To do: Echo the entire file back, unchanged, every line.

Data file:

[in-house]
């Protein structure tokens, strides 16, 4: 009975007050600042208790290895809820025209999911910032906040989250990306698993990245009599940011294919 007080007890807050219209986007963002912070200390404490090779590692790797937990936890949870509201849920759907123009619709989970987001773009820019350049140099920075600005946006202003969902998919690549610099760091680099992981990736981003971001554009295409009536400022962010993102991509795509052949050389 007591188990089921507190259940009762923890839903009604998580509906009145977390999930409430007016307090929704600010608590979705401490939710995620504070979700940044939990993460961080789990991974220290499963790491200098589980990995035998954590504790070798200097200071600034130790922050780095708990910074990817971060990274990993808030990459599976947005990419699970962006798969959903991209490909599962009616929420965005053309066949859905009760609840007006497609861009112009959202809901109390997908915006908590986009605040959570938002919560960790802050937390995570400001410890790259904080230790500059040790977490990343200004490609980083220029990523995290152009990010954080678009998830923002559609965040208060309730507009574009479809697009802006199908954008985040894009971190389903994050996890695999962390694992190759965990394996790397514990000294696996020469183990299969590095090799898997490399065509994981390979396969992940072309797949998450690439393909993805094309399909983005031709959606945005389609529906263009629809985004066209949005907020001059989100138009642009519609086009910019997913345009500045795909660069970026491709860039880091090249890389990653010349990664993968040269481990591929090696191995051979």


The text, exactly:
[in-house]
């Protein structure tokens, strides 16, 4: 009975007050600042208790290895809820025209999911910032906040989250990306698993990245009599940011294919 007080007890807050219209986007963002912070200390404490090779590692790797937990936890949870509201849920759907123009619709989970987001773009820019350049140099920075600005946006202003969902998919690549610099760091680099992981990736981003971001554009295409009536400022962010993102991509795509052949050389 007591188990089921507190259940009762923890839903009604998580509906009145977390999930409430007016307090929704600010608590979705401490939710995620504070979700940044939990993460961080789990991974220290499963790491200098589980990995035998954590504790070798200097200071600034130790922050780095708990910074990817971060990274990993808030990459599976947005990419699970962006798969959903991209490909599962009616929420965005053309066949859905009760609840007006497609861009112009959202809901109390997908915006908590986009605040959570938002919560960790802050937390995570400001410890790259904080230790500059040790977490990343200004490609980083220029990523995290152009990010954080678009998830923002559609965040208060309730507009574009479809697009802006199908954008985040894009971190389903994050996890695999962390694992190759965990394996790397514990000294696996020469183990299969590095090799898997490399065509994981390979396969992940072309797949998450690439393909993805094309399909983005031709959606945005389609529906263009629809985004066209949005907020001059989100138009642009519609086009910019997913345009500045795909660069970026491709860039880091090249890389990653010349990664993968040269481990591929090696191995051979």